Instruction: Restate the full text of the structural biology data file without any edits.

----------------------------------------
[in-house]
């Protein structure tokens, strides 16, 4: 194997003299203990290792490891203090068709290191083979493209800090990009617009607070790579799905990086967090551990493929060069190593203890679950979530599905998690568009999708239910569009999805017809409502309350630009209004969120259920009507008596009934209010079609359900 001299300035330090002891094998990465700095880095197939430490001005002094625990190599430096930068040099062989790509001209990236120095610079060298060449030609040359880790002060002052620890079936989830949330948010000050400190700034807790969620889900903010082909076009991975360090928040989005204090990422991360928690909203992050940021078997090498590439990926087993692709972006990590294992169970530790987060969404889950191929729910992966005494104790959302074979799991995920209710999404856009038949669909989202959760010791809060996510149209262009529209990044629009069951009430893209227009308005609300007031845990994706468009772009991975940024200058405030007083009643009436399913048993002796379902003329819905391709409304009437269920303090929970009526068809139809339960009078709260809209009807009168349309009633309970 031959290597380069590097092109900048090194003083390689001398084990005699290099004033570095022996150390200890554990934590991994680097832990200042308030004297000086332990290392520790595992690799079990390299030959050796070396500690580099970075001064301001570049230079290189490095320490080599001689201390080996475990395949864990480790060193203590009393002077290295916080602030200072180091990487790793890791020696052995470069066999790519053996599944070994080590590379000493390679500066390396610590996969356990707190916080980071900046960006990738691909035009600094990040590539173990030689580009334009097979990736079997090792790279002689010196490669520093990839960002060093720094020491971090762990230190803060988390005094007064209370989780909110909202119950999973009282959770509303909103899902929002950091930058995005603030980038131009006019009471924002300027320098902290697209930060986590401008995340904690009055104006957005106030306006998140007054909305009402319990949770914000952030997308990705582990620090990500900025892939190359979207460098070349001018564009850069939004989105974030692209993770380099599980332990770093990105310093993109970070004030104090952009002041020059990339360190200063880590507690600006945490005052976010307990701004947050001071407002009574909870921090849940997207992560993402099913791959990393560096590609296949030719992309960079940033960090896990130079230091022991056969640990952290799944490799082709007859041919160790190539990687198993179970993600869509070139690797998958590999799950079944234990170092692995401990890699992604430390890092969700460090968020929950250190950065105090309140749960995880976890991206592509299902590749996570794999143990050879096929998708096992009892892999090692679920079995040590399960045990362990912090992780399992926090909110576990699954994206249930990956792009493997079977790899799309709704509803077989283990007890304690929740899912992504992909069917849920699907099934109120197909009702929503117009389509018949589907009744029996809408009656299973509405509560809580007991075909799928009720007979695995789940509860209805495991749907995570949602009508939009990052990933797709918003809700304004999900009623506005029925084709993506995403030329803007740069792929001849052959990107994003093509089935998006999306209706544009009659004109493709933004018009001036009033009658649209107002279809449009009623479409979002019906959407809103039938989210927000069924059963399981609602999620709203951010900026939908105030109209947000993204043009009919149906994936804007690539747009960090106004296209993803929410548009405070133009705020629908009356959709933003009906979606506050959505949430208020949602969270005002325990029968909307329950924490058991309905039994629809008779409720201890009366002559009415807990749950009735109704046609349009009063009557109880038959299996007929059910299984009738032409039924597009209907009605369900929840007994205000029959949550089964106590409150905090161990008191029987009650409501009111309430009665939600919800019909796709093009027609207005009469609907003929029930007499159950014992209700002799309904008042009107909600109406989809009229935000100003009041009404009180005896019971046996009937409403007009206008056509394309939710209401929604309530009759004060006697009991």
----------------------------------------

[in-house]
């Protein structure tokens, strides 16, 4: 194997003299203990290792490891203090068709290191083979493209800090990009617009607070790579799905990086967090551990493929060069190593203890679950979530599905998690568009999708239910569009999805017809409502309350630009209004969120259920009507008596009934209010079609359900 001299300035330090002891094998990465700095880095197939430490001005002094625990190599430096930068040099062989790509001209990236120095610079060298060449030609040359880790002060002052620890079936989830949330948010000050400190700034807790969620889900903010082909076009991975360090928040989005204090990422991360928690909203992050940021078997090498590439990926087993692709972006990590294992169970530790987060969404889950191929729910992966005494104790959302074979799991995920209710999404856009038949669909989202959760010791809060996510149209262009529209990044629009069951009430893209227009308005609300007031845990994706468009772009991975940024200058405030007083009643009436399913048993002796379902003329819905391709409304009437269920303090929970009526068809139809339960009078709260809209009807009168349309009633309970 031959290597380069590097092109900048090194003083390689001398084990005699290099004033570095022996150390200890554990934590991994680097832990200042308030004297000086332990290392520790595992690799079990390299030959050796070396500690580099970075001064301001570049230079290189490095320490080599001689201390080996475990395949864990480790060193203590009393002077290295916080602030200072180091990487790793890791020696052995470069066999790519053996599944070994080590590379000493390679500066390396610590996969356990707190916080980071900046960006990738691909035009600094990040590539173990030689580009334009097979990736079997090792790279002689010196490669520093990839960002060093720094020491971090762990230190803060988390005094007064209370989780909110909202119950999973009282959770509303909103899902929002950091930058995005603030980038131009006019009471924002300027320098902290697209930060986590401008995340904690009055104006957005106030306006998140007054909305009402319990949770914000952030997308990705582990620090990500900025892939190359979207460098070349001018564009850069939004989105974030692209993770380099599980332990770093990105310093993109970070004030104090952009002041020059990339360190200063880590507690600006945490005052976010307990701004947050001071407002009574909870921090849940997207992560993402099913791959990393560096590609296949030719992309960079940033960090896990130079230091022991056969640990952290799944490799082709007859041919160790190539990687198993179970993600869509070139690797998958590999799950079944234990170092692995401990890699992604430390890092969700460090968020929950250190950065105090309140749960995880976890991206592509299902590749996570794999143990050879096929998708096992009892892999090692679920079995040590399960045990362990912090992780399992926090909110576990699954994206249930990956792009493997079977790899799309709704509803077989283990007890304690929740899912992504992909069917849920699907099934109120197909009702929503117009389509018949589907009744029996809408009656299973509405509560809580007991075909799928009720007979695995789940509860209805495991749907995570949602009508939009990052990933797709918003809700304004999900009623506005029925084709993506995403030329803007740069792929001849052959990107994003093509089935998006999306209706544009009659004109493709933004018009001036009033009658649209107002279809449009009623479409979002019906959407809103039938989210927000069924059963399981609602999620709203951010900026939908105030109209947000993204043009009919149906994936804007690539747009960090106004296209993803929410548009405070133009705020629908009356959709933003009906979606506050959505949430208020949602969270005002325990029968909307329950924490058991309905039994629809008779409720201890009366002559009415807990749950009735109704046609349009009063009557109880038959299996007929059910299984009738032409039924597009209907009605369900929840007994205000029959949550089964106590409150905090161990008191029987009650409501009111309430009665939600919800019909796709093009027609207005009469609907003929029930007499159950014992209700002799309904008042009107909600109406989809009229935000100003009041009404009180005896019971046996009937409403007009206008056509394309939710209401929604309530009759004060006697009991």